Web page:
New Year’s Resolutions

Speaking of compliance, here are two businesses that ended the year resolving charges they violated U.S. trade sanctions by dealing with blocked countries, people, or entities.

Both cases show how the government enforces its sanctions regime, and they illustrate how an ounce of prevention can beat a pound of cure. Both cases were brought by the Office of Foreign Assets Control, or OFAC, which is an agency within the Department of Treasury.

The first case concerns a dental-supply company that agreed to pay $1.2 million to settle charges that it violated the Iranian Transactions and Sanctions Regulations. The government alleged that, from the end of 2009 through the middle of 2012, the company exported 37 shipments of dental equipment to distributors in other countries knowing, or having reason to know, they would end up in Iran.

According to the government, it wasn’t an egregious case because the exports were likely eligible for a license if the company had only applied for one. But it didn’t, and that ended up costing it a lot more on the back end.

The second case concerns a luxury-goods company that agreed to pay $300,000-plus to settle charges that it violated the Foreign Narcotics Kingpin Sanctions Regulations. The government alleged that, from October 2010 to April 2011, the company exported four shipments of jewelry to a Hong Kong entity that was on OFAC’s list of blocked persons and interests. The blocked entity’s name and address squarely matched those of the ship-to party, but the company didn’t flag the transaction before shipping the goods.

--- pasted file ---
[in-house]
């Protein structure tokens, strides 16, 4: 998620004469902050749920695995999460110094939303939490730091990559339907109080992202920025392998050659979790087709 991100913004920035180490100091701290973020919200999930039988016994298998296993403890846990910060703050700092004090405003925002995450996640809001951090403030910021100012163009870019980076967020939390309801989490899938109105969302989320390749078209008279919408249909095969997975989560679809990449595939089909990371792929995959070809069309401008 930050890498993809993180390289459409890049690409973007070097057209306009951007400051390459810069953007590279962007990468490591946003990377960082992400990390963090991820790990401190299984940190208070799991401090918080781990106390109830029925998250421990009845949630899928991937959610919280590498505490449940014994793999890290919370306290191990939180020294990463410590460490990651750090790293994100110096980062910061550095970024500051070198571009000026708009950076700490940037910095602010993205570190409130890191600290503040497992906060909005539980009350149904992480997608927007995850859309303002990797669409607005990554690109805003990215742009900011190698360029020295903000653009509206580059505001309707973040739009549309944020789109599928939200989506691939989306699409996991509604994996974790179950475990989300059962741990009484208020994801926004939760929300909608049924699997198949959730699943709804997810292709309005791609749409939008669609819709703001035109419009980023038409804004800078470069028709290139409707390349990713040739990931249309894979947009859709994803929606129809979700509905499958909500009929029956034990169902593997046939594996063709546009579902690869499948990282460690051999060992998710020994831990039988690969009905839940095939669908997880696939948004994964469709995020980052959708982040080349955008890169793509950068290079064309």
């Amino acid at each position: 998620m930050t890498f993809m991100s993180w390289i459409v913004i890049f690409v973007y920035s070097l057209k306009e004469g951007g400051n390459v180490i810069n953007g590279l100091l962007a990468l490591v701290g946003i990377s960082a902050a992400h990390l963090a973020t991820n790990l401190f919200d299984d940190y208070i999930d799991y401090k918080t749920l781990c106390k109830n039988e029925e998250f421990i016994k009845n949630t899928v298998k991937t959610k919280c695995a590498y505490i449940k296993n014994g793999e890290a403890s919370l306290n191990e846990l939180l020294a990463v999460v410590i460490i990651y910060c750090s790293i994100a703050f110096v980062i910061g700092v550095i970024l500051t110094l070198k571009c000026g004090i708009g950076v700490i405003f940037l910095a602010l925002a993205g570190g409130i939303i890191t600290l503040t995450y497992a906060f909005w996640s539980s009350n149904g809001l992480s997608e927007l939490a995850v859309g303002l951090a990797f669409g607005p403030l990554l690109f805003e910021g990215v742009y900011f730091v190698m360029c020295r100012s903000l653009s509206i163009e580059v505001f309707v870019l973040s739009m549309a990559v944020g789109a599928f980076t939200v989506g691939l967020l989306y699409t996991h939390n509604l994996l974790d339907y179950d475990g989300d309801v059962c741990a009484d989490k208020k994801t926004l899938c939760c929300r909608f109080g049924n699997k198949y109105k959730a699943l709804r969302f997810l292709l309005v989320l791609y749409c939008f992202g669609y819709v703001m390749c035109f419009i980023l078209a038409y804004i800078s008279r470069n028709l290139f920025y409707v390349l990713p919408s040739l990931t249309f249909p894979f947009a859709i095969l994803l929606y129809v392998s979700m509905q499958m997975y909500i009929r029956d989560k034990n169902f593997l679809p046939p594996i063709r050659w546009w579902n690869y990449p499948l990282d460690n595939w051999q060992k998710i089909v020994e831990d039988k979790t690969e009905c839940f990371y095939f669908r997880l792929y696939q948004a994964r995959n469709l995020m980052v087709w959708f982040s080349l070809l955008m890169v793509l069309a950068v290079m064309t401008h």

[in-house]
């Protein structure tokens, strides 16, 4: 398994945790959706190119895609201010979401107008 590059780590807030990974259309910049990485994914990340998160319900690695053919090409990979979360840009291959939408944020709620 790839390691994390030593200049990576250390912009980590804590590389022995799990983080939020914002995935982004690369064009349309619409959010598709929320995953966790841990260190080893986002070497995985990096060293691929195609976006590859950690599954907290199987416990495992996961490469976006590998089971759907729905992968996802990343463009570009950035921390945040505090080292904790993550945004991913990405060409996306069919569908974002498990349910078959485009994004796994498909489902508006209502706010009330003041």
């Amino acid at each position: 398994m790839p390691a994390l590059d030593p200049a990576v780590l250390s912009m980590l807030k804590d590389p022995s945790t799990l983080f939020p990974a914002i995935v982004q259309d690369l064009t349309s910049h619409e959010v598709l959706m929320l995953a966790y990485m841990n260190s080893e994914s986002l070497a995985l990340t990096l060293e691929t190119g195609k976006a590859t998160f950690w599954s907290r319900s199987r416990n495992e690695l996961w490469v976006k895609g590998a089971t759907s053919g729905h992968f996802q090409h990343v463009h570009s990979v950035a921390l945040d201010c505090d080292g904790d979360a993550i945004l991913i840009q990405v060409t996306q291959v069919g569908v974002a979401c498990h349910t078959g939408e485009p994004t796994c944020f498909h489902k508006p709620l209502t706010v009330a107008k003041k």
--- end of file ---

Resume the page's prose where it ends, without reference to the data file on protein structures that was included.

According to the government, this wasn’t an egregious case either, but if you add up the settlement costs and legal fees, it sure does eat into the margin.

SEC Chair Offers Advice on Bitcoin and Its Ilk

This week, the chair of the U.S. Securities and Exchange Commission weighed in on crypto-currencies as well as ICOs or initial coin offerings. With the price of bitcoin nearing $20,000, it probably comes at the right time. You may have been wondering yourself: What are the rules for this stuff? Are they being followed? And what are the risks in these markets?

Here is a summary of his advice for both Main Street and Wall Street.

For Main Street

These are the folks at home who may be tempted to jump on the bandwagon.

  1. Understand that, for now, it’s the Wild West out there. The SEC hasn’t approved any crypto-currency-related funds or products for listing and trading, and no one has registered an ICO with the Commission. Don’t let anyone today tell you otherwise.
  2. Do your homework. If you choose to invest in these things, ask plenty of questions and demand clear answers. The Chair’s statement includes a list of sample questions to consider. Be especially careful if a pitch sounds too good to be true or you’re pressured to act quickly.
  3. Understand that these markets cross borders, so your money may travel overseas even without your knowledge. Once there, you may not ever be able to get it back.

For Wall Street

These are market professionals like brokers, dealers, lawyers, advisers, accountants, and exchanges.